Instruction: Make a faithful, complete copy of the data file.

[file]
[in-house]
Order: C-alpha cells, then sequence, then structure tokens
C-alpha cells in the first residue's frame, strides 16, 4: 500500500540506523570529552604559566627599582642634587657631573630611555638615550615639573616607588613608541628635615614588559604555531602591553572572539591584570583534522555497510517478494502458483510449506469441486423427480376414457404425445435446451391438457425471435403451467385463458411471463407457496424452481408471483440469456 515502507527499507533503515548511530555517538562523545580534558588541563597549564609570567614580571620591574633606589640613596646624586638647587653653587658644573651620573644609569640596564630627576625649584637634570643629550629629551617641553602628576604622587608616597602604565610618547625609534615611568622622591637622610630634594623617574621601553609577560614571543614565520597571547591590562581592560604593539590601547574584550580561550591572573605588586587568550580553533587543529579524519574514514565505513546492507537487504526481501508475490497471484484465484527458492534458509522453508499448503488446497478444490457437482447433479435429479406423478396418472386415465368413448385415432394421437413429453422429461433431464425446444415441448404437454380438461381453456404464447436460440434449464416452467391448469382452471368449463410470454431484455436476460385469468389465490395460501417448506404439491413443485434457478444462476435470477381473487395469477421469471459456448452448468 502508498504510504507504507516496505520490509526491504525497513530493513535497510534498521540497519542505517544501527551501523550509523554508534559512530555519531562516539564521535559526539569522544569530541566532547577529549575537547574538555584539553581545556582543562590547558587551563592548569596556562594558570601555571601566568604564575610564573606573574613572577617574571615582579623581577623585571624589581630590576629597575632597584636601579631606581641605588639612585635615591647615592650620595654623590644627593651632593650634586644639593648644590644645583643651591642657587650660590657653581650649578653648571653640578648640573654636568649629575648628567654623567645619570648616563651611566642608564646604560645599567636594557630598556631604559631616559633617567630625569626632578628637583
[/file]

[in-house]
Order: C-alpha cells, then sequence, then structure tokens
C-alpha cells in the first residue's frame, strides 16, 4: 500500500540506523570529552604559566627599582642634587657631573630611555638615550615639573616607588613608541628635615614588559604555531602591553572572539591584570583534522555497510517478494502458483510449506469441486423427480376414457404425445435446451391438457425471435403451467385463458411471463407457496424452481408471483440469456 515502507527499507533503515548511530555517538562523545580534558588541563597549564609570567614580571620591574633606589640613596646624586638647587653653587658644573651620573644609569640596564630627576625649584637634570643629550629629551617641553602628576604622587608616597602604565610618547625609534615611568622622591637622610630634594623617574621601553609577560614571543614565520597571547591590562581592560604593539590601547574584550580561550591572573605588586587568550580553533587543529579524519574514514565505513546492507537487504526481501508475490497471484484465484527458492534458509522453508499448503488446497478444490457437482447433479435429479406423478396418472386415465368413448385415432394421437413429453422429461433431464425446444415441448404437454380438461381453456404464447436460440434449464416452467391448469382452471368449463410470454431484455436476460385469468389465490395460501417448506404439491413443485434457478444462476435470477381473487395469477421469471459456448452448468 502508498504510504507504507516496505520490509526491504525497513530493513535497510534498521540497519542505517544501527551501523550509523554508534559512530555519531562516539564521535559526539569522544569530541566532547577529549575537547574538555584539553581545556582543562590547558587551563592548569596556562594558570601555571601566568604564575610564573606573574613572577617574571615582579623581577623585571624589581630590576629597575632597584636601579631606581641605588639612585635615591647615592650620595654623590644627593651632593650634586644639593648644590644645583643651591642657587650660590657653581650649578653648571653640578648640573654636568649629575648628567654623567645619570648616563651611566642608564646604560645599567636594557630598556631604559631616559633617567630625569626632578628637583